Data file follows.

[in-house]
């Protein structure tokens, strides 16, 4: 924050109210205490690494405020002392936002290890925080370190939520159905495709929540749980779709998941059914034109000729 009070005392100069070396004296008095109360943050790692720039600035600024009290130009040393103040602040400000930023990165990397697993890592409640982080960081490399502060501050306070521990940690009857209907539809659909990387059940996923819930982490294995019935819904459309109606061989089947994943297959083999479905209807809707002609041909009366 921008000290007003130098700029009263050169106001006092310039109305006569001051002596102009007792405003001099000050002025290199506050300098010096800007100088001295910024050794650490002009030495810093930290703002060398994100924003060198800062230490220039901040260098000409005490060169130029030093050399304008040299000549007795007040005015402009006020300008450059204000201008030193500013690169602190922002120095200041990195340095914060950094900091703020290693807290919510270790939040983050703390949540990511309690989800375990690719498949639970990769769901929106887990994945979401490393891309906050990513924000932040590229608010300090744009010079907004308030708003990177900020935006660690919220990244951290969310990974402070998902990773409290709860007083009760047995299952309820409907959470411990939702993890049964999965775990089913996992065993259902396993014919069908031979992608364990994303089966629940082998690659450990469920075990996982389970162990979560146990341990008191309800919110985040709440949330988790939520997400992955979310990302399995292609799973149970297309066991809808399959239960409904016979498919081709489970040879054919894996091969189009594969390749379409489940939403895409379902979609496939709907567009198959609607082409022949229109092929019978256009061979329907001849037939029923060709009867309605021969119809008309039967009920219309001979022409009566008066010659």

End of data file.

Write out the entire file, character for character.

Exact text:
[in-house]
């Protein structure tokens, strides 16, 4: 924050109210205490690494405020002392936002290890925080370190939520159905495709929540749980779709998941059914034109000729 009070005392100069070396004296008095109360943050790692720039600035600024009290130009040393103040602040400000930023990165990397697993890592409640982080960081490399502060501050306070521990940690009857209907539809659909990387059940996923819930982490294995019935819904459309109606061989089947994943297959083999479905209807809707002609041909009366 921008000290007003130098700029009263050169106001006092310039109305006569001051002596102009007792405003001099000050002025290199506050300098010096800007100088001295910024050794650490002009030495810093930290703002060398994100924003060198800062230490220039901040260098000409005490060169130029030093050399304008040299000549007795007040005015402009006020300008450059204000201008030193500013690169602190922002120095200041990195340095914060950094900091703020290693807290919510270790939040983050703390949540990511309690989800375990690719498949639970990769769901929106887990994945979401490393891309906050990513924000932040590229608010300090744009010079907004308030708003990177900020935006660690919220990244951290969310990974402070998902990773409290709860007083009760047995299952309820409907959470411990939702993890049964999965775990089913996992065993259902396993014919069908031979992608364990994303089966629940082998690659450990469920075990996982389970162990979560146990341990008191309800919110985040709440949330988790939520997400992955979310990302399995292609799973149970297309066991809808399959239960409904016979498919081709489970040879054919894996091969189009594969390749379409489940939403895409379902979609496939709907567009198959609607082409022949229109092929019978256009061979329907001849037939029923060709009867309605021969119809008309039967009920219309001979022409009566008066010659």